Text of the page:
‘7th Heaven’ creator: Having sexual abuser Stephen Collins in a reunion show would be ‘fun’

Given the wave of recent nostalgia reboots of popular, longrunning TV shows, “7th Heaven” creator Brenda Hampton wouldn’t mind producing a reunion of her cloying series about a reverend and his family. You’d think the fact that Stephen Collins, the actor who played preachy Camden family patriarch Rev. Eric Camden, publicly confessed to sexually abusing three girls ages 11 to 14, would present a moral roadblock, but Hampton sounded more ethically flexible when discussing the matter with Life & Style Magazine.

“I would include him,” said Hampton. “I think all the actors would like to do a reunion show. It would be really fun!”

You know who doesn’t sharing a set with Collins sounds fun? Catherine Hicks, the woman who played Rev. Camden’s wife Annie Camden for the show’s 11-season run. When she was accosted by a TMZ reporter in September and asked if she would ever participate in a reunion, Hicks quipped that “it would have to open with Stephen’s coffin.”

Hampton tried to interject some ambiguity into Hicks’ remarks. “I think Catherine was caught off guard,” said Hampton, “and said something off the top of her head.”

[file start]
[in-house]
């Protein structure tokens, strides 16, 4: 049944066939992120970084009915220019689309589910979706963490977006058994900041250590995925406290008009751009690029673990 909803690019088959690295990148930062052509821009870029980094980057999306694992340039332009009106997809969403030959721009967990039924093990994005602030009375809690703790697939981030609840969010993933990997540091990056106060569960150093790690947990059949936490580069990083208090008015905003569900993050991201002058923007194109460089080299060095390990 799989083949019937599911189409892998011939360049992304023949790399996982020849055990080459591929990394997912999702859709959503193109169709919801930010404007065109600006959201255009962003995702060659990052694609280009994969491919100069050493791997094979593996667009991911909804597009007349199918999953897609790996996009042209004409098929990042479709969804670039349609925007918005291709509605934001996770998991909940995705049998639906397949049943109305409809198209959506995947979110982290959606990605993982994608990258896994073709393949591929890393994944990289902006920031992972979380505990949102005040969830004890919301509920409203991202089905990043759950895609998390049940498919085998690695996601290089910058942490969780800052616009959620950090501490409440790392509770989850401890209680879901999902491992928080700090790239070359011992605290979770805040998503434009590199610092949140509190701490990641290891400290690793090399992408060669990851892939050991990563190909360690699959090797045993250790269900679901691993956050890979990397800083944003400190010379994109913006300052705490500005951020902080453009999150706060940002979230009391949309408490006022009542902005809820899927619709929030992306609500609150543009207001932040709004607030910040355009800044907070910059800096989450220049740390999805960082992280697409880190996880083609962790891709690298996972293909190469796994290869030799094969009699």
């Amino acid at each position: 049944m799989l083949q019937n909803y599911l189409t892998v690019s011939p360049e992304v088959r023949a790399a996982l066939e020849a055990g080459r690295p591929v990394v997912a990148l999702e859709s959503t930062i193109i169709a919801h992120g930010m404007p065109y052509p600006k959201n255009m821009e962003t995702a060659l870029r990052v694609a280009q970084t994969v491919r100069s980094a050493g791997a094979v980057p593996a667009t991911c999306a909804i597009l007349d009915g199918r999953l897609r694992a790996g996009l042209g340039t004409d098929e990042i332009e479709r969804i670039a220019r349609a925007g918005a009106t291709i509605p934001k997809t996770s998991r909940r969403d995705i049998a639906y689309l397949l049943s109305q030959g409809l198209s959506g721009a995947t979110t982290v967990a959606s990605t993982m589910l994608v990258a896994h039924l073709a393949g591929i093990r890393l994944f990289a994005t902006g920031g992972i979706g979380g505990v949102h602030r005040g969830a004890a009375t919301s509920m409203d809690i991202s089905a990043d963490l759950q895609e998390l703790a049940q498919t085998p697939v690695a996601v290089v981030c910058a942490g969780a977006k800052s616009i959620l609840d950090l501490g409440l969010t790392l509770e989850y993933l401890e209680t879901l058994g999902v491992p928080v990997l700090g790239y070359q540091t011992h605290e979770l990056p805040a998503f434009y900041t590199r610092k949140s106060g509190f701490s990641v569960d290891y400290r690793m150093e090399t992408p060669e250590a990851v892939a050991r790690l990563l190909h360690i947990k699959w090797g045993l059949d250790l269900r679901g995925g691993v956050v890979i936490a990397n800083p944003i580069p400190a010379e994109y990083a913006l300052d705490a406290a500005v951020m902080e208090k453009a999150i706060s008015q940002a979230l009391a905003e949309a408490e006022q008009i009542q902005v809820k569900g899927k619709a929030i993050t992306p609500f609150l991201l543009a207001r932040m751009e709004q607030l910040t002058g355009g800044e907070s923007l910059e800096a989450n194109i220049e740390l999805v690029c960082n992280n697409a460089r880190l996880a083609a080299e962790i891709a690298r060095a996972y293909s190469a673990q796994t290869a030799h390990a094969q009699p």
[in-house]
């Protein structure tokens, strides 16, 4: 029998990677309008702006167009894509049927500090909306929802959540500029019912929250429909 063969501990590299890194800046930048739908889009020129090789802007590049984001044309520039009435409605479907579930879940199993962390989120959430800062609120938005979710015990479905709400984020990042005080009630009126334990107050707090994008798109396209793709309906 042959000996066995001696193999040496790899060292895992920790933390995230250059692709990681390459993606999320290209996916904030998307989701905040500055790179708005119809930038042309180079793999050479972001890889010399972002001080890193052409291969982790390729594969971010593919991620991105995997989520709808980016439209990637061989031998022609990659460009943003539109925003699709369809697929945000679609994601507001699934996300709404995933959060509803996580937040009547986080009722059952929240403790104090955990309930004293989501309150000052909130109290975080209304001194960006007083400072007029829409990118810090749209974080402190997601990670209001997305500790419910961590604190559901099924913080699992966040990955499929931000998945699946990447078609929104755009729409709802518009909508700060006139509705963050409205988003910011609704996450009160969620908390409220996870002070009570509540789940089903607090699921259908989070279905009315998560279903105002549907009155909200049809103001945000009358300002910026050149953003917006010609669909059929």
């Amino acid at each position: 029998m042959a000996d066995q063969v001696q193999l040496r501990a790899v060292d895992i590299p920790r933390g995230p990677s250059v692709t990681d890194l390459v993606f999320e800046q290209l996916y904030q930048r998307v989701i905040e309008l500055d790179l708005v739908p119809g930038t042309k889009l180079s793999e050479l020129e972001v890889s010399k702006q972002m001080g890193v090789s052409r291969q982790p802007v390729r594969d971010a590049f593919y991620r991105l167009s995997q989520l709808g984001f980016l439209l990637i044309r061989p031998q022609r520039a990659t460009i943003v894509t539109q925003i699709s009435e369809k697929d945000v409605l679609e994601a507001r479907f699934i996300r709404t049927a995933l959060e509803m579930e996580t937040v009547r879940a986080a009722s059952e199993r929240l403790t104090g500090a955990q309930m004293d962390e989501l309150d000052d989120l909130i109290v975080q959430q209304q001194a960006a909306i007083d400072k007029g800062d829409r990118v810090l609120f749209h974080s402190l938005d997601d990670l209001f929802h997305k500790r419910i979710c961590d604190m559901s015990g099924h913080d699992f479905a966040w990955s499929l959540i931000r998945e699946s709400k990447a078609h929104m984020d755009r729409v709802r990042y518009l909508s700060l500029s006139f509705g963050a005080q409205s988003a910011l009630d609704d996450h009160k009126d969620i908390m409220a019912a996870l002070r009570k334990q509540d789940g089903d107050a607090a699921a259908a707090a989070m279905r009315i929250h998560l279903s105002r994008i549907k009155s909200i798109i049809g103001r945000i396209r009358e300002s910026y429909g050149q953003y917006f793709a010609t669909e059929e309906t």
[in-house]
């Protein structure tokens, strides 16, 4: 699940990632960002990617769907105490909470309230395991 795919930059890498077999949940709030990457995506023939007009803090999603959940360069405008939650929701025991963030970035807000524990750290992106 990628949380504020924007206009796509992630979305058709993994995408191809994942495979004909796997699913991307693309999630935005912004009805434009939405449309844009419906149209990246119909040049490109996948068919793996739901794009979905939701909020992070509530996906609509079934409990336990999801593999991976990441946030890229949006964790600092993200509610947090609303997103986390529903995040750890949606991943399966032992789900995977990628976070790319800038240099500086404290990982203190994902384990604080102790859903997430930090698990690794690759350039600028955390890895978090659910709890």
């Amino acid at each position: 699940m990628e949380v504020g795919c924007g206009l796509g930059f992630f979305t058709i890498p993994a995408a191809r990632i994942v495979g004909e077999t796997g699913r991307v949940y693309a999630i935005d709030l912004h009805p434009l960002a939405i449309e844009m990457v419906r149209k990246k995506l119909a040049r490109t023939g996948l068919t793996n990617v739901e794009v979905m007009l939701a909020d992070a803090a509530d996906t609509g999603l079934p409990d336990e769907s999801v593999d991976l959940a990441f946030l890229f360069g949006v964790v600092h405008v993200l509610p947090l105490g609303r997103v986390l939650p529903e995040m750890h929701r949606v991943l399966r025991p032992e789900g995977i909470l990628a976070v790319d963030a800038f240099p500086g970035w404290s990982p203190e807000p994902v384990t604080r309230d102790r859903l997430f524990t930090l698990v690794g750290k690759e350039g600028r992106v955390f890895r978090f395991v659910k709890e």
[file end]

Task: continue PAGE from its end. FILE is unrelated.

Even if she was “caught off guard,” it definitely sounded like Hicks was unwavering in her disgust towards her onscreen husband.

Hampton tried to distance herself further from Collins’ confession by claiming that the abuse scandal “so personal, [it’s] none of my business.”

As Jezebel’s Rich Juzwiak pointed out, the fact that Hampton’s employee, who himself is a public figure, made an on-record public confession which involved her own show getting temporarily pulled from syndication doesn’t sound private at all.

“7th Heaven” casting director also Pamela Shae tried to interject moral ambiguity into hiring Collins back for a reunion.

“It’s one of those ethical questions,” said Shae. “How is this going to be received?”

It’s going to look like you don’t care about the victims of child abuse because you choose to employ a man who confessed to abusing young girls, which seems especially hypocritical considering it’s for a TV show with overt religious themes. That’s how it’s going to be received.

[Life & Style | Photo: Getty]